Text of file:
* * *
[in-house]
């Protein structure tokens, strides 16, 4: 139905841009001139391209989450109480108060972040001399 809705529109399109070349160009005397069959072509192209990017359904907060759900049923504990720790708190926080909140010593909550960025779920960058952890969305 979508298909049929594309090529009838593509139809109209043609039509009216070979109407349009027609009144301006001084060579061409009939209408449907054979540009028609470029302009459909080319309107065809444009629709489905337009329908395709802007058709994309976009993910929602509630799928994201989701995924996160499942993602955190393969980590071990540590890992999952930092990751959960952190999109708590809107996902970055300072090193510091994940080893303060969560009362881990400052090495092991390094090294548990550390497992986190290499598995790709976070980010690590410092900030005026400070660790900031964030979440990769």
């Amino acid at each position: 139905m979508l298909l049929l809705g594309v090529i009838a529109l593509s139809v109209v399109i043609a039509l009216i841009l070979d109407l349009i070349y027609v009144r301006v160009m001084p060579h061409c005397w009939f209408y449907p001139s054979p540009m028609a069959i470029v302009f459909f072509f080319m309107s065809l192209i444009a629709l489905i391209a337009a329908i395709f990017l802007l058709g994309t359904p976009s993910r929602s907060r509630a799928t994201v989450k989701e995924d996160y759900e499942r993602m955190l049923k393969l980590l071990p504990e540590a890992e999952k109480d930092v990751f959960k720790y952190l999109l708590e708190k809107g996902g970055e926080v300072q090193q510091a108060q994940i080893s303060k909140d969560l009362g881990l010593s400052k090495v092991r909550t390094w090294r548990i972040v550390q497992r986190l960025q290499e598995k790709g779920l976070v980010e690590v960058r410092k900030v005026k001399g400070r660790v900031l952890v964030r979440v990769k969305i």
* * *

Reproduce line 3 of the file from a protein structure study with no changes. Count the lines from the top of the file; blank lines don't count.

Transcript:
């Amino acid at each position: 139905m979508l298909l049929l809705g594309v090529i009838a529109l593509s139809v109209v399109i043609a039509l009216i841009l070979d109407l349009i070349y027609v009144r301006v160009m001084p060579h061409c005397w009939f209408y449907p001139s054979p540009m028609a069959i470029v302009f459909f072509f080319m309107s065809l192209i444009a629709l489905i391209a337009a329908i395709f990017l802007l058709g994309t359904p976009s993910r929602s907060r509630a799928t994201v989450k989701e995924d996160y759900e499942r993602m955190l049923k393969l980590l071990p504990e540590a890992e999952k109480d930092v990751f959960k720790y952190l999109l708590e708190k809107g996902g970055e926080v300072q090193q510091a108060q994940i080893s303060k909140d969560l009362g881990l010593s400052k090495v092991r909550t390094w090294r548990i972040v550390q497992r986190l960025q290499e598995k790709g779920l976070v980010e690590v960058r410092k900030v005026k001399g400070r660790v900031l952890v964030r979440v990769k969305i």